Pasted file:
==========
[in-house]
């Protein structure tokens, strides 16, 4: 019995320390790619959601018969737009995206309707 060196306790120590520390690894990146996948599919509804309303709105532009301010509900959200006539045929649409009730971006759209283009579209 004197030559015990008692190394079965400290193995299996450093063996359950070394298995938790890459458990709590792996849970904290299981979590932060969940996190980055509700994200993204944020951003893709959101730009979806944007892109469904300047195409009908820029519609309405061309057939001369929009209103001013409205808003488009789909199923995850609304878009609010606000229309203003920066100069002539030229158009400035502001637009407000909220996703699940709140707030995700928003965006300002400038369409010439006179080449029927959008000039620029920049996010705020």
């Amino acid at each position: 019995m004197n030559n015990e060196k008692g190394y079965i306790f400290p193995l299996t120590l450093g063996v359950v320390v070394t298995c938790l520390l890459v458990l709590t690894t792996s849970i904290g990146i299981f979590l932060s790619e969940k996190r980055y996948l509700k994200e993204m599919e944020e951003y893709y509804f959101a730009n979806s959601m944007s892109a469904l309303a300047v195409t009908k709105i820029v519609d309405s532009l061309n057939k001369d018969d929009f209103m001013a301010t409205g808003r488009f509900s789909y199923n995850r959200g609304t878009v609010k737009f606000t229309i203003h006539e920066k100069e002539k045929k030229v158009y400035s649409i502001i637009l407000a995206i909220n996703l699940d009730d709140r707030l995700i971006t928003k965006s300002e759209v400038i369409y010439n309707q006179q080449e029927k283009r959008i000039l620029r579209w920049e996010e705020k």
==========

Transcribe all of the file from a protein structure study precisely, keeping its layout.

[in-house]
């Protein structure tokens, strides 16, 4: 019995320390790619959601018969737009995206309707 060196306790120590520390690894990146996948599919509804309303709105532009301010509900959200006539045929649409009730971006759209283009579209 004197030559015990008692190394079965400290193995299996450093063996359950070394298995938790890459458990709590792996849970904290299981979590932060969940996190980055509700994200993204944020951003893709959101730009979806944007892109469904300047195409009908820029519609309405061309057939001369929009209103001013409205808003488009789909199923995850609304878009609010606000229309203003920066100069002539030229158009400035502001637009407000909220996703699940709140707030995700928003965006300002400038369409010439006179080449029927959008000039620029920049996010705020």
């Amino acid at each position: 019995m004197n030559n015990e060196k008692g190394y079965i306790f400290p193995l299996t120590l450093g063996v359950v320390v070394t298995c938790l520390l890459v458990l709590t690894t792996s849970i904290g990146i299981f979590l932060s790619e969940k996190r980055y996948l509700k994200e993204m599919e944020e951003y893709y509804f959101a730009n979806s959601m944007s892109a469904l309303a300047v195409t009908k709105i820029v519609d309405s532009l061309n057939k001369d018969d929009f209103m001013a301010t409205g808003r488009f509900s789909y199923n995850r959200g609304t878009v609010k737009f606000t229309i203003h006539e920066k100069e002539k045929k030229v158009y400035s649409i502001i637009l407000a995206i909220n996703l699940d009730d709140r707030l995700i971006t928003k965006s300002e759209v400038i369409y010439n309707q006179q080449e029927k283009r959008i000039l620029r579209w920049e996010e705020k």